Brain-Dead Patients Receive Pig Hearts in Successful Xenotransplants

pig heart transplant
Source: NYU Langone Health

A team of researchers at NYU Langone Health have successfully transplanted genetically modified pig hearts in two brain-dead patients.

Reports suggest that approximately 17 people die per day while waiting for an organ. While the demand for transplant organs has considerably increased over the years, the number of organ donors has not. As a result, the number of people on the waiting lists is increasing. Thus, to address this organ shortage, researchers have turned to xenotransplantation. This involves transplanting organs from animals to humans. Recently, doctors at NYU Langone Health conducted two successful xenotransplants using genetically modified pig hearts.

This is the first step in developing a deep understanding of the mechanical, molecular, and immunologic aspects of xenoheart transplantation and the feasibility of utilizing standard clinical practice and tools to do so.

Dr. Alex Reyentovich, medical director of heart transplantation and director of NYU Langone’s advanced heart failure program

The team performed the xenotransplants on June 16th and July 6th of this year. They used recently deceased donors, maintained on ventilator support, who had agreed to take part in the experimental surgery.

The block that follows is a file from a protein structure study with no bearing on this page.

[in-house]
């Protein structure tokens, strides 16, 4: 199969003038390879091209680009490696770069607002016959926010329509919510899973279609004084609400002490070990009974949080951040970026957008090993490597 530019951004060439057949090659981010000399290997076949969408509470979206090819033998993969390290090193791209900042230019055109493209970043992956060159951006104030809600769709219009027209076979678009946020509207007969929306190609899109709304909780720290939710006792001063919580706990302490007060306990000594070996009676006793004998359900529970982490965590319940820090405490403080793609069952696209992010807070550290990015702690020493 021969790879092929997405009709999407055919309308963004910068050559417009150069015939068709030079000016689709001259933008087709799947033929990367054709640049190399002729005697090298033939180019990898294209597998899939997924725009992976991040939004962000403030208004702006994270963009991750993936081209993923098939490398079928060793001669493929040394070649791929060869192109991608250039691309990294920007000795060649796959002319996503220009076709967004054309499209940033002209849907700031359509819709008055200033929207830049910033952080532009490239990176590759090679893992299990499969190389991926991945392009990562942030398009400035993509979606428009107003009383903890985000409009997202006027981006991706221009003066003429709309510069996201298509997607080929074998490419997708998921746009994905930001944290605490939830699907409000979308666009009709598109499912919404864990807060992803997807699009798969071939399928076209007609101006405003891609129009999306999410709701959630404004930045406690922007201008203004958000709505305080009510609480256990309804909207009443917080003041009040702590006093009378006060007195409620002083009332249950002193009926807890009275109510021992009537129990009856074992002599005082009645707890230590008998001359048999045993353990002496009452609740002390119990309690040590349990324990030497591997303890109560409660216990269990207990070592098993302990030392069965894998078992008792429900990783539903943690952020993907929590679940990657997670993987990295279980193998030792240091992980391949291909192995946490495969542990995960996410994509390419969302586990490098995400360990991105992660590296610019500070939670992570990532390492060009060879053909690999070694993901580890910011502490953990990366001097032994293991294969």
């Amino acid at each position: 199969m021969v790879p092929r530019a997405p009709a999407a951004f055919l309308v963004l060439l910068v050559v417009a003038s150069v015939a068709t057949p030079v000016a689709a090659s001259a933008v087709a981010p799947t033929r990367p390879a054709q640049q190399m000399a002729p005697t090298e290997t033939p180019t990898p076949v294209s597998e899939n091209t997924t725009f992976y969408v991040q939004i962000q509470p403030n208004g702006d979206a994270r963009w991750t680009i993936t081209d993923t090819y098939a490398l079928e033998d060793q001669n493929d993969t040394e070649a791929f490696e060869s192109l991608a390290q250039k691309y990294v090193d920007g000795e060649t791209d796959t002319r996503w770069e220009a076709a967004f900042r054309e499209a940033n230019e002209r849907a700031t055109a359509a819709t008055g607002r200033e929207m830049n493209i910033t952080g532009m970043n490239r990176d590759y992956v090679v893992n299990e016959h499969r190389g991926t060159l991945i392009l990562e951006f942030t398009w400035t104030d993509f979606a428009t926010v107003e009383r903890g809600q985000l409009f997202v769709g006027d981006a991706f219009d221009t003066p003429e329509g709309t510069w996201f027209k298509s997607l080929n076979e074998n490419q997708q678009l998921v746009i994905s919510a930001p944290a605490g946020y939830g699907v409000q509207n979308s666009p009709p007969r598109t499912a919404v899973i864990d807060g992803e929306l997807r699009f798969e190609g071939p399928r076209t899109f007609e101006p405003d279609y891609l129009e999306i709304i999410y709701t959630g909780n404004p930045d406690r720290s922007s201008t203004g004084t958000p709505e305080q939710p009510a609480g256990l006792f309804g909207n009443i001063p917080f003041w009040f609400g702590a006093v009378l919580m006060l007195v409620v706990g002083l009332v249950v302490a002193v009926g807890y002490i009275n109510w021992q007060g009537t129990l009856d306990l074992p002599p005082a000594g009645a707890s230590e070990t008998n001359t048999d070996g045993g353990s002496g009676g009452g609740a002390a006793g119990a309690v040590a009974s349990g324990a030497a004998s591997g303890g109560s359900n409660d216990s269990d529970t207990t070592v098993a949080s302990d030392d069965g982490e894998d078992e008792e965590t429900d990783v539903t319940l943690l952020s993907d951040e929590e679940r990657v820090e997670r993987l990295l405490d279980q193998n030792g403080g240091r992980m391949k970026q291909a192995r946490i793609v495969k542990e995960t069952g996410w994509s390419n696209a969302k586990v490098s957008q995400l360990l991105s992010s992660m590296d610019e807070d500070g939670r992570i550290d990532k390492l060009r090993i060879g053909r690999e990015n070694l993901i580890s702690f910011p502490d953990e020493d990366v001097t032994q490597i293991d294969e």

According to the press release, the pig hearts underwent 10 genetic modifications prior to the transplant. The researchers blocked four pig genes and added six human genes. These modifications help prevent excessive growth of pig heart tissue and aid organ acceptance by the body. The team further checked the hearts for animal viruses to increase the organ’s chance of survival.

Both the transplant surgeries stretched over several hours. Doctors and surgeons monitored the organs for three days. The hearts continued to function normally and did not show any signs of rejection. Moreover, the team did not detect any porcine cytomegaloviruses (pCMVs) in either case.

More sensitive screening methods have been introduced to detect low-level traces of pCMV in the donor pigs.

Robert Montgomery, director of the NYU Langone Transplant Institute

David Bennett, a Story of Hope

Previously, doctors at the University of Maryland Medical Center conducted the first-ever successful xenotransplant of a genetically-modified pig heart into a human. The 57-year-old David Bennett had suffered from terminal heart disease. Although the patient recovered well, his health began to deteriorate two months after the procedure. He eventually passed away in March of this year.

Researchers found evidence of pCMV in the transplanted organ. However, it is unclear how the virus brought about his death.

Nevertheless, xenotransplantation provides a potential solution to the ongoing organ shortage.

Source: NYU Langone Health


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